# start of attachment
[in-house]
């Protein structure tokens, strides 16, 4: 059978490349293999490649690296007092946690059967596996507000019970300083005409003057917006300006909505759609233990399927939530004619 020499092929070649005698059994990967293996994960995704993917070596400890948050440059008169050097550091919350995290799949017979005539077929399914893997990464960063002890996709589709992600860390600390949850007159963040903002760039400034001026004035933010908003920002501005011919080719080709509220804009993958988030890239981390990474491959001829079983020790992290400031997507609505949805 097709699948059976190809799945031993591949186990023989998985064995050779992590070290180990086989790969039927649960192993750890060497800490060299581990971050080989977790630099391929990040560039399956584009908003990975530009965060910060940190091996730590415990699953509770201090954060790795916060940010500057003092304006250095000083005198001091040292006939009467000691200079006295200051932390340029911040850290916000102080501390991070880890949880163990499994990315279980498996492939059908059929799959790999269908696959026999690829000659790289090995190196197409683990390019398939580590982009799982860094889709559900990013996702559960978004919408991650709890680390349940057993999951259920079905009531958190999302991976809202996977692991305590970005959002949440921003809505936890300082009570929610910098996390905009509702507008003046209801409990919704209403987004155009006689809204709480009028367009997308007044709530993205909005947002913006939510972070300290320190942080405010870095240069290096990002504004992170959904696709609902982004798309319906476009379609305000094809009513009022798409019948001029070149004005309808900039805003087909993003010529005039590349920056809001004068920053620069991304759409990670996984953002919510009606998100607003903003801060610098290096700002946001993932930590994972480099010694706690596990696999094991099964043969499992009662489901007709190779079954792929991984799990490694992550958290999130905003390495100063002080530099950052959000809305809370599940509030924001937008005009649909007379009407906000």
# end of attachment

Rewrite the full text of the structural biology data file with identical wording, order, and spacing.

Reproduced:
[in-house]
């Protein structure tokens, strides 16, 4: 059978490349293999490649690296007092946690059967596996507000019970300083005409003057917006300006909505759609233990399927939530004619 020499092929070649005698059994990967293996994960995704993917070596400890948050440059008169050097550091919350995290799949017979005539077929399914893997990464960063002890996709589709992600860390600390949850007159963040903002760039400034001026004035933010908003920002501005011919080719080709509220804009993958988030890239981390990474491959001829079983020790992290400031997507609505949805 097709699948059976190809799945031993591949186990023989998985064995050779992590070290180990086989790969039927649960192993750890060497800490060299581990971050080989977790630099391929990040560039399956584009908003990975530009965060910060940190091996730590415990699953509770201090954060790795916060940010500057003092304006250095000083005198001091040292006939009467000691200079006295200051932390340029911040850290916000102080501390991070880890949880163990499994990315279980498996492939059908059929799959790999269908696959026999690829000659790289090995190196197409683990390019398939580590982009799982860094889709559900990013996702559960978004919408991650709890680390349940057993999951259920079905009531958190999302991976809202996977692991305590970005959002949440921003809505936890300082009570929610910098996390905009509702507008003046209801409990919704209403987004155009006689809204709480009028367009997308007044709530993205909005947002913006939510972070300290320190942080405010870095240069290096990002504004992170959904696709609902982004798309319906476009379609305000094809009513009022798409019948001029070149004005309808900039805003087909993003010529005039590349920056809001004068920053620069991304759409990670996984953002919510009606998100607003903003801060610098290096700002946001993932930590994972480099010694706690596990696999094991099964043969499992009662489901007709190779079954792929991984799990490694992550958290999130905003390495100063002080530099950052959000809305809370599940509030924001937008005009649909007379009407906000």